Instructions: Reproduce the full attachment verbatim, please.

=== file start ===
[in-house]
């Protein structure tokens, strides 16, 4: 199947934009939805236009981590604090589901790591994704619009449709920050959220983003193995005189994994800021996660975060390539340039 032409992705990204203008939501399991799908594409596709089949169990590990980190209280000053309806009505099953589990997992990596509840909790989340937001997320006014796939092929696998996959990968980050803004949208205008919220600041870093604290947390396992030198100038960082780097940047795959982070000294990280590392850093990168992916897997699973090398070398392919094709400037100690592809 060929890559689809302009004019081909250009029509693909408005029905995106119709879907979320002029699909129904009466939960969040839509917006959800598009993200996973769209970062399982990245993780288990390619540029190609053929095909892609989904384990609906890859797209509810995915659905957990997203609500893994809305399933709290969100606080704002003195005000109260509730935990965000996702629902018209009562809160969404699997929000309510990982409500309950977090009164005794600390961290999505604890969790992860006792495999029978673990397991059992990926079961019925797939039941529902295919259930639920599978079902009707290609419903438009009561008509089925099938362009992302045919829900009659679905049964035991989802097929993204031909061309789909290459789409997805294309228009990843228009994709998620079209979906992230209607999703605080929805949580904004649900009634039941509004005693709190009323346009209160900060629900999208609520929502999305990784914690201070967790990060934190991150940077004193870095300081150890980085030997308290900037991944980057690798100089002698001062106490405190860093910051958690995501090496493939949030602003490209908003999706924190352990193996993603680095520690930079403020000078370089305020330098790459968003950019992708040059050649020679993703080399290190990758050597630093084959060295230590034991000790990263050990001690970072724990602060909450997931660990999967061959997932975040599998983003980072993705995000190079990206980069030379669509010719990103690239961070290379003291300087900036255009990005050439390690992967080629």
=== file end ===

[in-house]
């Protein structure tokens, strides 16, 4: 199947934009939805236009981590604090589901790591994704619009449709920050959220983003193995005189994994800021996660975060390539340039 032409992705990204203008939501399991799908594409596709089949169990590990980190209280000053309806009505099953589990997992990596509840909790989340937001997320006014796939092929696998996959990968980050803004949208205008919220600041870093604290947390396992030198100038960082780097940047795959982070000294990280590392850093990168992916897997699973090398070398392919094709400037100690592809 060929890559689809302009004019081909250009029509693909408005029905995106119709879907979320002029699909129904009466939960969040839509917006959800598009993200996973769209970062399982990245993780288990390619540029190609053929095909892609989904384990609906890859797209509810995915659905957990997203609500893994809305399933709290969100606080704002003195005000109260509730935990965000996702629902018209009562809160969404699997929000309510990982409500309950977090009164005794600390961290999505604890969790992860006792495999029978673990397991059992990926079961019925797939039941529902295919259930639920599978079902009707290609419903438009009561008509089925099938362009992302045919829900009659679905049964035991989802097929993204031909061309789909290459789409997805294309228009990843228009994709998620079209979906992230209607999703605080929805949580904004649900009634039941509004005693709190009323346009209160900060629900999208609520929502999305990784914690201070967790990060934190991150940077004193870095300081150890980085030997308290900037991944980057690798100089002698001062106490405190860093910051958690995501090496493939949030602003490209908003999706924190352990193996993603680095520690930079403020000078370089305020330098790459968003950019992708040059050649020679993703080399290190990758050597630093084959060295230590034991000790990263050990001690970072724990602060909450997931660990999967061959997932975040599998983003980072993705995000190079990206980069030379669509010719990103690239961070290379003291300087900036255009990005050439390690992967080629």